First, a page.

Triggers

Dr. Fogg notes that “without a Trigger, a target behavior will not happen. Sometimes a Trigger can be external, like an alarm sounding. Other times, the Trigger can come from our daily routine: Walking through the kitchen may trigger us to open the fridge.”

Put it all together and it looks something like this:

Essentially, the motivation must be greater than the level of difficulty required by the task you’re asking a person to complete. At the same time, both must be accompanied by an appropriately strong trigger, or call-to-action.

Using Design to Change Behavior

 
This might all sound like a bunch of psychobabbly gobbledygook, but its foundation lies in real science and has been proven effective. The modern designer or marketer must have a basic understanding of human psychology.

Once you understand these core concepts, though, it’s easy to craft some basic guidelines that will make your next design project more effective at eliciting desired behaviors:

Craft your message to fit a person’s existing worldview

Don’t just present the facts. Engage users by showing them something that feels true to them and the way they see the world.

Offer motivation matched to difficulty of the task

Make it worth their while to interact with your site and content. Don’t force people to fill out a super lengthy form just for a whitepaper or other small prize.

Utilize reciprocity, commitment, social proof & scarcity to increase motivation.

Display social proof with reviews or testimonials. Initiate reciprocity by giving something of value away for free before asking for anything in return. Create a sense of scarcity by creating an asset of limited quantity. (Learn more about the principles of persuasion)

Make sure your triggers are noticeable, concrete & timely

Be clear about what it is that you want users to do. If they can’t interpret your triggers, it won’t matter how motivated they are or how easy the task is. The trigger should also occur at the moment when we are motivated and able to perform the behavior.

If you can't change the actual experience, change the perception of the experience

At some point, it becomes nearly impossible to increase the functional value of a good. But the user experience can always be improved. Experiential design means changing the perception around a product rather than approaching improvement from an engineering standpoint.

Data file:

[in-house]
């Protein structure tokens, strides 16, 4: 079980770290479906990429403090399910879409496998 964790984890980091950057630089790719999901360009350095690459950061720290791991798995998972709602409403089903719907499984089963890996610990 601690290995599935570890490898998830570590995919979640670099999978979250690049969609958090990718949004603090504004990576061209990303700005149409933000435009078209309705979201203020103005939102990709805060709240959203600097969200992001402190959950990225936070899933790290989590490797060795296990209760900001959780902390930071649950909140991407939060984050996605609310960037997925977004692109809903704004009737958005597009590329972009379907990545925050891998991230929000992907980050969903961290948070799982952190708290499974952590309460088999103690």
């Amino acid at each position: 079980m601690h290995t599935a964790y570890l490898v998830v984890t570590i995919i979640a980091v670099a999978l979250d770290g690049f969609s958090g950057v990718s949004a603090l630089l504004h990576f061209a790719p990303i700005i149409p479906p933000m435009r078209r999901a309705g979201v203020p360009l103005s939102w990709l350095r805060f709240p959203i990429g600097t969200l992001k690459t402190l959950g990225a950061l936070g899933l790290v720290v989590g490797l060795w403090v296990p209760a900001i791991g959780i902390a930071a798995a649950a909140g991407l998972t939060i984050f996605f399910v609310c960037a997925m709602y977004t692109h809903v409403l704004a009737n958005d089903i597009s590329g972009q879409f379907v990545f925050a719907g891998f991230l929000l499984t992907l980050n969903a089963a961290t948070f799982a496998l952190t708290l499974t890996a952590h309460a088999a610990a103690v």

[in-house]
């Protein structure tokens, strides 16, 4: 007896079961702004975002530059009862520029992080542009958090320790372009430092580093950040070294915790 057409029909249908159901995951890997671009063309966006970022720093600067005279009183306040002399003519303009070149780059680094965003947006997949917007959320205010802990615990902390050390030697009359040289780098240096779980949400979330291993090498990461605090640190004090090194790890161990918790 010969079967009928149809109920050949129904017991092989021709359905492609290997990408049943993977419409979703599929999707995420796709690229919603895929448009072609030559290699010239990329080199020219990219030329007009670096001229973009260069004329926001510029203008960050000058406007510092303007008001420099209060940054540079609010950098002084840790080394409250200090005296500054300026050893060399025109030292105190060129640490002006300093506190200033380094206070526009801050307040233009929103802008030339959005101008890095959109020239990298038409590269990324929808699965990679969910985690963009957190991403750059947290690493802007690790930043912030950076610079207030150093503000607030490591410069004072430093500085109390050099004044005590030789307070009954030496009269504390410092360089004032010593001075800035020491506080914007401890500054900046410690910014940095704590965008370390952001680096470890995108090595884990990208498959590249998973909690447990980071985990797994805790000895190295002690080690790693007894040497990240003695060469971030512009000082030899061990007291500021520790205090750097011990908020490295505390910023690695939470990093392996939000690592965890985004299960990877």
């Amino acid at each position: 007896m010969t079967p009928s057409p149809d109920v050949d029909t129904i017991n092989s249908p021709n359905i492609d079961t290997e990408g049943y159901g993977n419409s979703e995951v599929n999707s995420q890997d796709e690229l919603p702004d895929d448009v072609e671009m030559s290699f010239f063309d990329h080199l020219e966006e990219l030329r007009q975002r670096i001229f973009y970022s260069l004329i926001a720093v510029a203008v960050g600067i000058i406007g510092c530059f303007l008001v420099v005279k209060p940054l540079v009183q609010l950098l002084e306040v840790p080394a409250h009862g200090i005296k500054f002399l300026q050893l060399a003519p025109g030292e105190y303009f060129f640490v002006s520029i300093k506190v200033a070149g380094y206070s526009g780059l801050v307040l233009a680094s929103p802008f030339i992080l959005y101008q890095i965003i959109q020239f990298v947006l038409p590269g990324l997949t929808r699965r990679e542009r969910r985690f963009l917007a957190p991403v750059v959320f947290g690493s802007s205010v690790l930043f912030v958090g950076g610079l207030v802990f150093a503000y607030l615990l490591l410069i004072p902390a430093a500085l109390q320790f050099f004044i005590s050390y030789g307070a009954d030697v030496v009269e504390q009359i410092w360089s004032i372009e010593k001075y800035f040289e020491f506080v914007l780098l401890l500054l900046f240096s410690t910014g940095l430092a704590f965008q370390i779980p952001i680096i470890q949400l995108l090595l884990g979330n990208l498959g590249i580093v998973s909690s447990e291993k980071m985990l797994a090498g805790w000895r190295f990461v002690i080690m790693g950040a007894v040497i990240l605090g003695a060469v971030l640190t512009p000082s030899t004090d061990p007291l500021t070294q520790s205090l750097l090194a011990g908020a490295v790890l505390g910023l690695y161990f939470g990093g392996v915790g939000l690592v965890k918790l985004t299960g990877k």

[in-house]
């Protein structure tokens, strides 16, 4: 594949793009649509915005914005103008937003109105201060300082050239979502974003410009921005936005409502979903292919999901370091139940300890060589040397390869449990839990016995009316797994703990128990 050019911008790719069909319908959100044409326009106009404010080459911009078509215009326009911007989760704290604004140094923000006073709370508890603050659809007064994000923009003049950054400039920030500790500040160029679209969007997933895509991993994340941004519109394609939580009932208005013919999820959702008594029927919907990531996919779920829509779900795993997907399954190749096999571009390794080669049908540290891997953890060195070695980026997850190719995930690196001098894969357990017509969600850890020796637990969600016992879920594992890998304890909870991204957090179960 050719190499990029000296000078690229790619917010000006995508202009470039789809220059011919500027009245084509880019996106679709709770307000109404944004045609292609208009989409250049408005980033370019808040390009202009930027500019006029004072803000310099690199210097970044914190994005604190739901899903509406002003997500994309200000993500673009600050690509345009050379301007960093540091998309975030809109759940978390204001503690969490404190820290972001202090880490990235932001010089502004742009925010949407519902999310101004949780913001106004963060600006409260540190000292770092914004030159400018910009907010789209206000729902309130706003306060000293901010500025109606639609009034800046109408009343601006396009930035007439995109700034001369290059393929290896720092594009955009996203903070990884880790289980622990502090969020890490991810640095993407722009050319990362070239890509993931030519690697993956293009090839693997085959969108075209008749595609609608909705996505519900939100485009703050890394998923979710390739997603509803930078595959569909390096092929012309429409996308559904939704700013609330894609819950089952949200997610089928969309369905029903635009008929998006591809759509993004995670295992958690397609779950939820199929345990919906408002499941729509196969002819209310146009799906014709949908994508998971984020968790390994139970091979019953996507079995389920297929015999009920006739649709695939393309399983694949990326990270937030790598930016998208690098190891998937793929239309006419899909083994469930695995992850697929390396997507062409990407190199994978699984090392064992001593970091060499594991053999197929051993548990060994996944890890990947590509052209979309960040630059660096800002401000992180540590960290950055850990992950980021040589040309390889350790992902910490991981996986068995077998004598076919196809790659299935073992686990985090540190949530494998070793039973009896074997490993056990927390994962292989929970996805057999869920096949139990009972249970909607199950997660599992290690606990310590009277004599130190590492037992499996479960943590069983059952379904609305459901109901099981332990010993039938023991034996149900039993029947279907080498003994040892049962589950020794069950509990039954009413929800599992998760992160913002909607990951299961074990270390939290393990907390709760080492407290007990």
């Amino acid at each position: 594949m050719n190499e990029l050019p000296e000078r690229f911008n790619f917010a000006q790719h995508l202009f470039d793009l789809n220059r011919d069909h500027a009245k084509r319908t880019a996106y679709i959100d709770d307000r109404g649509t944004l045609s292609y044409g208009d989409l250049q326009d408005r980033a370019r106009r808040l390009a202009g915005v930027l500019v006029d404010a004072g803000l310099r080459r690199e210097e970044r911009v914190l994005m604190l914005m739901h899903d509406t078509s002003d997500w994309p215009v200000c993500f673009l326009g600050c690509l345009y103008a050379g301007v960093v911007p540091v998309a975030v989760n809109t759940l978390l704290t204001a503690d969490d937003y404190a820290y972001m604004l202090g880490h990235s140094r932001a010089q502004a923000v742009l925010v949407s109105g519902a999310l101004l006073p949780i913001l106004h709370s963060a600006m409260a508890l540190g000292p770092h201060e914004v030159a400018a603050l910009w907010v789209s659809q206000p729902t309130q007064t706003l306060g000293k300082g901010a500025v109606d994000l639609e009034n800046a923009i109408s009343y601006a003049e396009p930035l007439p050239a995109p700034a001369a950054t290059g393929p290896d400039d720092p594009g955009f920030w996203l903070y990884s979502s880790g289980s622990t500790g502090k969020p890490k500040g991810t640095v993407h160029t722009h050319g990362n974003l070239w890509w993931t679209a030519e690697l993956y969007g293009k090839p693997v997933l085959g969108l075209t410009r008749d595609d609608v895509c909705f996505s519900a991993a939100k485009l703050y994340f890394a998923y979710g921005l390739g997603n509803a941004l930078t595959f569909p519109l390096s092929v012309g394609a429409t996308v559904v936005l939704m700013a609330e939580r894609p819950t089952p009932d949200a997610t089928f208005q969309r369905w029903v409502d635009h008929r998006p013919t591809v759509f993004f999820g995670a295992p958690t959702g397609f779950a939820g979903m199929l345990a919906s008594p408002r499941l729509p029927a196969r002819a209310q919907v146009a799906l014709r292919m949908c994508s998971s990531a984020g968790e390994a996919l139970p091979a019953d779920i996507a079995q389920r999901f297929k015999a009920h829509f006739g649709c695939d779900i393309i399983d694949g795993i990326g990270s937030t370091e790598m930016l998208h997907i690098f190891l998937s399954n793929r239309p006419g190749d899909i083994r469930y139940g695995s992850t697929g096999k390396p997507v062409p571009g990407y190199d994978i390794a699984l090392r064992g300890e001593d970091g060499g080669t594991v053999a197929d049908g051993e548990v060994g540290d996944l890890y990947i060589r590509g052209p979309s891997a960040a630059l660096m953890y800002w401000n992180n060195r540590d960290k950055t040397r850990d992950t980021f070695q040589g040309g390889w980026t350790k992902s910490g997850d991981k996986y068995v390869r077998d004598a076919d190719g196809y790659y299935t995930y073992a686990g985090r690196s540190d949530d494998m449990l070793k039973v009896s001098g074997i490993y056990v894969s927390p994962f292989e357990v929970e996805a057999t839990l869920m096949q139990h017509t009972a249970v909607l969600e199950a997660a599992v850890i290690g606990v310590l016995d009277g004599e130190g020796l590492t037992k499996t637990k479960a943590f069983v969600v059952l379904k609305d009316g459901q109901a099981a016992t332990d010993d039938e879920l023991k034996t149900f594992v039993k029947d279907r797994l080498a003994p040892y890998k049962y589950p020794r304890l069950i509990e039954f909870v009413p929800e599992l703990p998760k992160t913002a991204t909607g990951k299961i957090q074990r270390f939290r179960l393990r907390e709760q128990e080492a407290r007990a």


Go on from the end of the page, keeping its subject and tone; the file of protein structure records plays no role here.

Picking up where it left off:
Engineer variable rewards to build habits.

Once you get users interacting with your site or content, your next goal should be to get them in the habit of coming back on a regular basis. Do this by requiring only a short time investment and by mixing up your offerings and when you provide them. If you don’t surprise and delight your audience, you won’t find them coming back as frequently.

Build feedback loops to encourage repetition over time & make behaviors automatic

Capture or measure what the user is doing, communicate it back to them, offer clear rewards for your desired behaviors, and present the user with opportunities to take that action. This is called a feedback loop and can be used to reward users for contributing, engaging, and connecting.

Conclusion

 
The Jewel Wasp seemingly has it all figured out. A quick injection and the cockroach can be led around by its antenna at the wasp’s discretion. But there is one major drawback to the mind control method – the cockroach dies!

Putting in the time and effort to understand human behavior, and to understand your audience in particular, may never match the Jewel Wasp’s 100% conversion rate. But when you do the research and put it to good use, your users will reap the benefits of better digital experiences.

And isn’t that what really matters?

 

Written by Adam Harrell on May 8, 2014

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Thanks Anthony! Glad you enjoyed it.

anthony says:

The goal is always to inspire original thought. ThiS article is definitely a catalyst. Thank you.